To finish off the four day weekend, Jon and I went to the American Museum of the Moving Image (AMMI) in Astoria.
I wanted to show him the screen test for Linda Blair's makeup from the Exorcist (very scary). You've all seen that, right? Excellent, excellent footage, but alas, it was gone.
I wanted to show him the SEINFELD diner set. Gone. That was the museum's main draw for quite a while. But it was gone, gone, gone.
In it's place, was displayed, on loan from Robert DeNiro's personal collection, wardrobe he has saved from various movies he's worked on. That sounds cool, right? But wait. Think about it. Not only has this man saved outfits he will never wear again but he loaned them to a museum for display. What exciting outfits were there you might be asking yourself? How about Mr Deniro's bathrobe from Awakenings or his pants from Godfather II. Even more exciting, one of his suits from Analyze That. But most exciting of all for me was a before and after version of a peach silk jacket from the movie CASINO. The before jacket was in pristine condition, the after version was "distressed", ripped and torn at the sleeve and a little bit dirty. Why save this? I don't know.
Before we went, I checked the AMMI site to see what special exhibits there might be. I was excited to learn that TIM BURTON's drawings were being shown. And they were exciting to see....all 12 of them. I'm sure he's drawn more, but the museum was only able to secure 12. They were able to get practically DeNiro's entire film wardrobe collection but only 12 Burton drawings.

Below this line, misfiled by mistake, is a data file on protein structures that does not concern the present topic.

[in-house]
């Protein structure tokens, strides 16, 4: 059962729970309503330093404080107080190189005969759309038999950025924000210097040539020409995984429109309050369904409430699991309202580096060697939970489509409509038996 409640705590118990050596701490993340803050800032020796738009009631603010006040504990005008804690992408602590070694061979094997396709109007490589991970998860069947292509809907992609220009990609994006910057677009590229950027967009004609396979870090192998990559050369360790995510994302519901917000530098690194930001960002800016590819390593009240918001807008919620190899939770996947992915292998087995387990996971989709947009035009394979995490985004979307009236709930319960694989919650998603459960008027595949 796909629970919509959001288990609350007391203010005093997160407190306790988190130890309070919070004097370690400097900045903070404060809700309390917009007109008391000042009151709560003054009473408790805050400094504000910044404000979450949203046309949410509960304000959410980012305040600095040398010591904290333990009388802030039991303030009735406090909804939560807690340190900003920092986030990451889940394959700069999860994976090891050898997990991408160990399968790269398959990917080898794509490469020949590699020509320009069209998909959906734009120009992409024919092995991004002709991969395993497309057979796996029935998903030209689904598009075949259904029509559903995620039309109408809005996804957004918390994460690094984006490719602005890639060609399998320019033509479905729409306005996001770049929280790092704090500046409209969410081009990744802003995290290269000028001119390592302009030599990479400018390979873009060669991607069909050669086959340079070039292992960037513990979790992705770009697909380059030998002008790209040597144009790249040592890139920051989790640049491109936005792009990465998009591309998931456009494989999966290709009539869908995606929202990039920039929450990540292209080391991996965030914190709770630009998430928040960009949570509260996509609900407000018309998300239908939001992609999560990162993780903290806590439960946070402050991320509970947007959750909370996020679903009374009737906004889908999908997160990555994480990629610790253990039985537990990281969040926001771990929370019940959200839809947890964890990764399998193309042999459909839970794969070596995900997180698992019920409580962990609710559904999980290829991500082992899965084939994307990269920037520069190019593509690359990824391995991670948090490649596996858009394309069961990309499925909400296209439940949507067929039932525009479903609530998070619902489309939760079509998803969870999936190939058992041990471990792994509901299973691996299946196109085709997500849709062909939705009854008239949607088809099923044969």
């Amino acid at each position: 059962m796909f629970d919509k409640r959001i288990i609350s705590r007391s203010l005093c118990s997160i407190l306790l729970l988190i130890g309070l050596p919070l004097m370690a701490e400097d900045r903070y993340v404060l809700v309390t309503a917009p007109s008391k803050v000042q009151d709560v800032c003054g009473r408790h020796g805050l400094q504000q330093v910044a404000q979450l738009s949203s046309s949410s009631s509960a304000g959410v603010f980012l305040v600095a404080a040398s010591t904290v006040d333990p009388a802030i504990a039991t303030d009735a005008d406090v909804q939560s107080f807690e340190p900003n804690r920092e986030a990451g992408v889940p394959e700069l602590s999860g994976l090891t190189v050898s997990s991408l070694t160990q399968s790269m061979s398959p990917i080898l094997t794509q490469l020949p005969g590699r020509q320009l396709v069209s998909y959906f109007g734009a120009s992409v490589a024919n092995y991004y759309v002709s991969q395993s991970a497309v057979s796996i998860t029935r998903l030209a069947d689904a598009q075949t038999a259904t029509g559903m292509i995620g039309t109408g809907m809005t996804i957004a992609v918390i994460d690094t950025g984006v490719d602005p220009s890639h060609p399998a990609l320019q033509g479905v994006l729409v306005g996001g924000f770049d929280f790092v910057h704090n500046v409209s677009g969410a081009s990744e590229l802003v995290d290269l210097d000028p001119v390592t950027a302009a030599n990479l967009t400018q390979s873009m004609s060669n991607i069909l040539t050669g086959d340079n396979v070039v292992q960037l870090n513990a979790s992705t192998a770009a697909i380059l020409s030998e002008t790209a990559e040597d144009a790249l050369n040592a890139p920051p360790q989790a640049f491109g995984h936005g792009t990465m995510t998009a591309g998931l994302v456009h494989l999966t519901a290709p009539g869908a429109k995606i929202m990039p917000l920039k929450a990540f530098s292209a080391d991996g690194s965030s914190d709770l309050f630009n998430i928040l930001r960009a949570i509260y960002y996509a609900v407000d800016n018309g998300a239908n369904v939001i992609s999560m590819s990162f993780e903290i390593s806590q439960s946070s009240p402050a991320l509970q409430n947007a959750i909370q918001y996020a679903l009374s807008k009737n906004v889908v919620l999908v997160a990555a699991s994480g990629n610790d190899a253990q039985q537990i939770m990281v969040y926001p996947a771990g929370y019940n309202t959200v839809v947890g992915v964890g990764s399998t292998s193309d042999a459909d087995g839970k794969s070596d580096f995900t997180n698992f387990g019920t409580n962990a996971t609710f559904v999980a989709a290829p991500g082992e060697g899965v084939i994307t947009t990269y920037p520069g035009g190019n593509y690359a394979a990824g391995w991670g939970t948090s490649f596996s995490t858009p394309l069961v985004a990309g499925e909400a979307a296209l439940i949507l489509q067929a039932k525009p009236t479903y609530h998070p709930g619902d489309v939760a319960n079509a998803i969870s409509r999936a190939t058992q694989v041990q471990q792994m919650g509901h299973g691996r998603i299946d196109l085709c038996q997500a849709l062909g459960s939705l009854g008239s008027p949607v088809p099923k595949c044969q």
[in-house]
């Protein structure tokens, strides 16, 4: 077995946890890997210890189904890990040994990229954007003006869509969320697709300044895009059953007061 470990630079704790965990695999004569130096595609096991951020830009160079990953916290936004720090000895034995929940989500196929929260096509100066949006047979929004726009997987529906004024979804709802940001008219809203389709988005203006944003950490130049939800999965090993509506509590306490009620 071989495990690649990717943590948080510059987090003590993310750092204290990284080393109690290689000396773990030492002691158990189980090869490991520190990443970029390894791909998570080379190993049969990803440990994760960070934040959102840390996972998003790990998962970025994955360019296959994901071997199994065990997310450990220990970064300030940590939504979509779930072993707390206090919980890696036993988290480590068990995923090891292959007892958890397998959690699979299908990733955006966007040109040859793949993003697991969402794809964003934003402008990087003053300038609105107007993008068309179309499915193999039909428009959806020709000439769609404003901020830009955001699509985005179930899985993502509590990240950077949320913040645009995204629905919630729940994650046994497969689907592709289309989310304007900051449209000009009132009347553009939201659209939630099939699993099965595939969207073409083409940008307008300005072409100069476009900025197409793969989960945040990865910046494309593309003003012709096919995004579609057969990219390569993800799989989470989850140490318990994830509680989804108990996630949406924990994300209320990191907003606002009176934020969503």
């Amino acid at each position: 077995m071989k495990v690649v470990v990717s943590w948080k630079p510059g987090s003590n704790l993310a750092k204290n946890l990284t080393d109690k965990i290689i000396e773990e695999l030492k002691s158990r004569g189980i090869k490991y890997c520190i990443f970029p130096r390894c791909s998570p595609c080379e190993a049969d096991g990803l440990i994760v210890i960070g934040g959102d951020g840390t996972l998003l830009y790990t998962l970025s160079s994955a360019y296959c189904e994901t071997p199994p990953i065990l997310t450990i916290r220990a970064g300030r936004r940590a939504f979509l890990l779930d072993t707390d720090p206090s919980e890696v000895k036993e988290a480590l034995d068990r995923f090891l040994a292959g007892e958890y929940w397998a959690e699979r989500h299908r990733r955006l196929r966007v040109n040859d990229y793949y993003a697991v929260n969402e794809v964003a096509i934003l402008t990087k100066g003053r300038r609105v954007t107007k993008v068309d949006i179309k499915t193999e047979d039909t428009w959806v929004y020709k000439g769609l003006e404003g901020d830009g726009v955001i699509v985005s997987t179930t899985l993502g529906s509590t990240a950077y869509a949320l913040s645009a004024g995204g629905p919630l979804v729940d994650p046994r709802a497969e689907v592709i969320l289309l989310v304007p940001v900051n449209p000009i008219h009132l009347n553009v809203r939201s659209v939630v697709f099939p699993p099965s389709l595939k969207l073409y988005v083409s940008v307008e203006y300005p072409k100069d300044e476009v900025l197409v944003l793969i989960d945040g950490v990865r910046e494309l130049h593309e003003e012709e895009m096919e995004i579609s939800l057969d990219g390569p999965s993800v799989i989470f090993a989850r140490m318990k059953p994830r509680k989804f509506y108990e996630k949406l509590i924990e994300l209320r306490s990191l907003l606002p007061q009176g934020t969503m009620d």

The most ridiculous display had to be the STAR TREK figurines behind glass. It looked like someone ran down to KAYBEE toy store on Steinway, bought some figurines and shoved them under the glass as a last minute solution to the curator's problems.
There were some fun, interactive exhibits on the third floor which teach about the history and technique of film making and animation. For example. You can animate a 10 second cartoon...dub a movie...lay down a soundtrack...animate a face...pose in front of a blue screen...
That's worth the whole trip.They also have a real nice collection of old film cameras and sound equipment and televisions and some real neat old footage of different films and tv shows on display throughout the museum. and some of the permanent collection, is alright.
It's also worth a visit if you're interested in seeing some old films on the big screen and speaking with the directors of those films. I do believe Mr. Scorcese has been partipating in some PINEWOOD Dialogues. Check out their website for more information.